Chef Laurel Burleson of the Ugly Apple Cafe sources from vendors and cooks up some wonderful breakfasts. Next week Laurel is using our sausage links. Its been good staying connected to many of our regular customers. Hope to see more of you next week!
November 8, 2018
November, the last litter of 2018. Cold as heck outside. Warmer next to your momma.
This gilt was featured in one of my farm videos last year. She is one of the piglets in the video. I made the video because I was excited for new genetics. This gilt and her siblings, were sired by Chester White semen I purchased from a boar stud in Iowa.
I wanted to try the Chester White breed because it is know for mothering ability and meat quality, two of the traits most important in my swine herd. Also, Chester White is an American Heritage breed.
I love eating “General Tso’s Chicken” at the Chinese restaurant in town. And I’m sure “General Tso’s Chicken” is heritage food to someone, but its not my heritage. Farmers, let’s make our own heritage!
Back to this Chester White experiment. I kept all five of the gilts from that litter and bred them to my Duroc boar. They have done well, good mothers. Interestingly, they don’t have as many piglets born as my Landrace genetics. They seem to be very similar to my Duroc genetics, as I always select for mothering ability and meat quality when I purchase Duroc semen as well.
What’s nice is that I was able to conduct this experiment in a relatively short amount of time as the generation interval in swine is about a year. The generation interval is the amount of time it takes for any species to reproduce itself. In cattle its about two years.
The generation interval is important to geneticists and animal breeders because it adds a time element to any “progress” that can be made in a species. I put “progress” in quotes because geneticists and animal breeders are people like you and me. And like you and me, its way easier to make change for change’s sake, than to stop and figure out where exactly you want to go and why, and if its going to be a good when you get there.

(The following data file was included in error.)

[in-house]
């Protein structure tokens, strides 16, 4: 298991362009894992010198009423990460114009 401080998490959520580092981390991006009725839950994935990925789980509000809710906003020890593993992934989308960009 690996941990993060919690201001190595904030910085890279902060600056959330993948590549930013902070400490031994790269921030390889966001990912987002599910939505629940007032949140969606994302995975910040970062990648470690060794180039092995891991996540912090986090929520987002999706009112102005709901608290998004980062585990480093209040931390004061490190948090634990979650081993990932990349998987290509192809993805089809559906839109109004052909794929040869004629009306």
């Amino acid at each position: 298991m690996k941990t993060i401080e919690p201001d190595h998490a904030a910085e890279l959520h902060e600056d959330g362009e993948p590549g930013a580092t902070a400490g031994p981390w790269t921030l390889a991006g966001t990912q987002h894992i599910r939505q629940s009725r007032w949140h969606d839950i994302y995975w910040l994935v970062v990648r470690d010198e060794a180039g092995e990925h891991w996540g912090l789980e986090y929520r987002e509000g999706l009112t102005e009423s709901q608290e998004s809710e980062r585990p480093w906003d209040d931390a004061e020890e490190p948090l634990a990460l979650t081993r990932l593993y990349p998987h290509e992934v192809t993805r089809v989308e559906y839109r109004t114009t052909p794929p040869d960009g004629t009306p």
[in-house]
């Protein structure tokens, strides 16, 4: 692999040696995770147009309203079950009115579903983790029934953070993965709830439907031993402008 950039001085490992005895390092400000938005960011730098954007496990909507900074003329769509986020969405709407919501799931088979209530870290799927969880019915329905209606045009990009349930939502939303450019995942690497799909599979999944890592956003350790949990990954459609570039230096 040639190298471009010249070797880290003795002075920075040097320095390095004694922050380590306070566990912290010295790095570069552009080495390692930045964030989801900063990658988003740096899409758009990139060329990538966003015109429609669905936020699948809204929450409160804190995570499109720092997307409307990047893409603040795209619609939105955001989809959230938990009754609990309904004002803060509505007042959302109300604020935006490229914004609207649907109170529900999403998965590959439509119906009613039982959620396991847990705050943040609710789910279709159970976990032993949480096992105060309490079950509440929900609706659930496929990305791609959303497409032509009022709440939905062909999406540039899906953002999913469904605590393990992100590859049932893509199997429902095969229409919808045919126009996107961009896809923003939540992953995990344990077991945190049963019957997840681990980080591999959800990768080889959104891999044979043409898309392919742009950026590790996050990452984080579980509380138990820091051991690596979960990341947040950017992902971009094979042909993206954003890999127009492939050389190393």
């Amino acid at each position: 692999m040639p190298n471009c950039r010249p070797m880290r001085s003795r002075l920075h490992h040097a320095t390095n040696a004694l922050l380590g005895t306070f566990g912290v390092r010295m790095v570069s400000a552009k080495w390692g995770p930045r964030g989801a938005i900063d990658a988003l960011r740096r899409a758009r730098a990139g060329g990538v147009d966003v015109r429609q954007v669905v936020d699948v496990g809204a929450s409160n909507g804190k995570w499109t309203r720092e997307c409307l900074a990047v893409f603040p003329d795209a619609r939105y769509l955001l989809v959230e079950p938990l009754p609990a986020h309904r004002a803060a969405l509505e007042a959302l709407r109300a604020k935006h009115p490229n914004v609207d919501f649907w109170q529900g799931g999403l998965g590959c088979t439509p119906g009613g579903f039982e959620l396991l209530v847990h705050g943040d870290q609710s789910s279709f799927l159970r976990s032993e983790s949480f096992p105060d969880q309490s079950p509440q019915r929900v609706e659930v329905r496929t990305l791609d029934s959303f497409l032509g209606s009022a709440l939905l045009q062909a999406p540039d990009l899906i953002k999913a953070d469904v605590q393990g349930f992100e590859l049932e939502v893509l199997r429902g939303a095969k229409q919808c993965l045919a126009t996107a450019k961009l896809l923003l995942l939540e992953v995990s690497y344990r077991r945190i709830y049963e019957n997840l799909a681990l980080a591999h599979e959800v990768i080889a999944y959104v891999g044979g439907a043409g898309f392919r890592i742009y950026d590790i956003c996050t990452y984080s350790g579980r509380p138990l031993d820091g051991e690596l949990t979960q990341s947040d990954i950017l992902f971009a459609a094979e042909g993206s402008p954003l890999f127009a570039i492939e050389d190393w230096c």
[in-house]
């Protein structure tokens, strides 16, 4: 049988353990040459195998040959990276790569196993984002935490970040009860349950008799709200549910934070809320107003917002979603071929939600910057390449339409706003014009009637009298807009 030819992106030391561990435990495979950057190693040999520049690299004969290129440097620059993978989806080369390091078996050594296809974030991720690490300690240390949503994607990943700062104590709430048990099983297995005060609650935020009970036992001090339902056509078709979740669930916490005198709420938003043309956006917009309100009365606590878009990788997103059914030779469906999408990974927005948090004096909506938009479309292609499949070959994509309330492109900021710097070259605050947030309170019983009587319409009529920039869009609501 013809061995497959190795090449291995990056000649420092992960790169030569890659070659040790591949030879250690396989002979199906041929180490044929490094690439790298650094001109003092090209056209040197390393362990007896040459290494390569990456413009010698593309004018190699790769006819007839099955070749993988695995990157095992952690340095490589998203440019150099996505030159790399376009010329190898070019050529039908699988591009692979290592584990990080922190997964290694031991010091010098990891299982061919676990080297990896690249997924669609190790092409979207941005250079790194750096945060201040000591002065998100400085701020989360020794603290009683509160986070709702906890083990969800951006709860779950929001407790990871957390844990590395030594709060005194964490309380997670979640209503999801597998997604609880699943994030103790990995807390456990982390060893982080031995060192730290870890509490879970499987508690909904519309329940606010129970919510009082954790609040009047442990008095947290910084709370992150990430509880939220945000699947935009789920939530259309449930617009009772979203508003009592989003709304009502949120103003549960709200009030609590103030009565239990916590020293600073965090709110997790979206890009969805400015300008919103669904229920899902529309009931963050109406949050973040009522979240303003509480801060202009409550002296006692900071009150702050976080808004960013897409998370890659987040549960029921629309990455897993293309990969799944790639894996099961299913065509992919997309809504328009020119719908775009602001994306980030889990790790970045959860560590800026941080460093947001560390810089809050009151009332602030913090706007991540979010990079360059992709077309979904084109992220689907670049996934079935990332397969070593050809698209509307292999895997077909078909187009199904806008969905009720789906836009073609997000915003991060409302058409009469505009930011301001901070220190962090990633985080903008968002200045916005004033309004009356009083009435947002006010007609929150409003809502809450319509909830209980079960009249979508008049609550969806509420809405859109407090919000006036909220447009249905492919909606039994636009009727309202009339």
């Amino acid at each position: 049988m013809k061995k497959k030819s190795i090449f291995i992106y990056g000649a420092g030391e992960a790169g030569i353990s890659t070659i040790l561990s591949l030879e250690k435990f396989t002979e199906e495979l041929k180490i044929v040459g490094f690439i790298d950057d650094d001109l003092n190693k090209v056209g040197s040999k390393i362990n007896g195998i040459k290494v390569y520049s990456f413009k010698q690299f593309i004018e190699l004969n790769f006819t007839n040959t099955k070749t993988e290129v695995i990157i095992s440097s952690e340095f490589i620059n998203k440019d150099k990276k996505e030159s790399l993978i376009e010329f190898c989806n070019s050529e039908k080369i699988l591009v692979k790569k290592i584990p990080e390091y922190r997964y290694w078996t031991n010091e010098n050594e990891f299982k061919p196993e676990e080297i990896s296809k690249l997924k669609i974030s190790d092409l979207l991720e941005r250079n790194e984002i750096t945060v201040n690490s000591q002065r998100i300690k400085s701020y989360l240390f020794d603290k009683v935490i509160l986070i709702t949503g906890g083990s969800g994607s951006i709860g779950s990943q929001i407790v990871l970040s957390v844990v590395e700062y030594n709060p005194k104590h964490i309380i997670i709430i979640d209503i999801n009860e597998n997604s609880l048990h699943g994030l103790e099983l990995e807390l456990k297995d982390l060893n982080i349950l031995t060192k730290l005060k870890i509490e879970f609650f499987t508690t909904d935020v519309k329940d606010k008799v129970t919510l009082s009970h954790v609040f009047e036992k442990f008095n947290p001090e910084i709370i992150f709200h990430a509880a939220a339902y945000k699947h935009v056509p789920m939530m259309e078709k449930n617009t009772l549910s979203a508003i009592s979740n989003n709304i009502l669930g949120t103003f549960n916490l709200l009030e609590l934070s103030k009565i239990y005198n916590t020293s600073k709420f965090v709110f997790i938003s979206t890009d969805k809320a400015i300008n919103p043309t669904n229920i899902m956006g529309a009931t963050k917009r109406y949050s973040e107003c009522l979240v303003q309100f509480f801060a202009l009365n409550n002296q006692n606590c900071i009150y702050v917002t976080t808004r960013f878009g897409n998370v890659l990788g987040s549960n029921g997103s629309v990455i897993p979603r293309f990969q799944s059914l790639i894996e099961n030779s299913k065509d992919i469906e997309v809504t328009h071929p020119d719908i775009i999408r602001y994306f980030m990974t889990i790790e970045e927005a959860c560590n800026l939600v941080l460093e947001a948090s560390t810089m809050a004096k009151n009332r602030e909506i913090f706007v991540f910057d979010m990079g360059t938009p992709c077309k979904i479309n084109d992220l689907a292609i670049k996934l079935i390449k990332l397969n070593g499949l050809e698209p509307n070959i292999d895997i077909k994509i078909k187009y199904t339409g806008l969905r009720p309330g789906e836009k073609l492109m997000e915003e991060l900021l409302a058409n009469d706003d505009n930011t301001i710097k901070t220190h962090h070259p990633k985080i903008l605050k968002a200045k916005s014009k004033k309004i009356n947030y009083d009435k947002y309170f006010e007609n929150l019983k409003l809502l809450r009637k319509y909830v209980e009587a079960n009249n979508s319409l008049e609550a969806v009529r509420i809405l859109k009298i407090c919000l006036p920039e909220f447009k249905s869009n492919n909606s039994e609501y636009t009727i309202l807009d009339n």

Okay, if you’ve made it this far, comment and let me know what you think about “heritage” and “progress”. And check out my youtube channel if you want to see more of our farm. Thanks!
October 18, 2018
Had a good time picking corn with my Father the old fashioned way. Dad said he used this New Idea corn picker 50 years ago to pick seed corn. My Grandfather and his brothers owned a seed corn business years ago.
When my family moved to Wisconsin in 1975, my Dad was able to take this machine which was considered old even then. He modified it by putting on a sheller attachment so you will notice the corn is shelled off the cob as it enters the wagon.
Even though its old, it works great. Its tough to get parts, though. And its slow. We only picked about an acre per hour.
We used this machine all through my childhood until we got our first combine. Recently we have hired our neighbor to combine our corn. Big machine, very fast.
Probably too big to fit through my woods as this field of corn is mine and is difficult to access with today’s large machinery. I didn’t want to have to cut trees to get a combine in, so we put our New Idea picker back in use. They didn’t really think the name through, I guess.
Thankfully the corn was only 18% moisture so I was able to put it in a bin with a fan and will blow air through it to dry it a couple of points more. That along with weekly use should keep the corn in good condition. If it was wetter, or I planned to sell it, I would have used gas to dry it down to 15% which is the industry standard.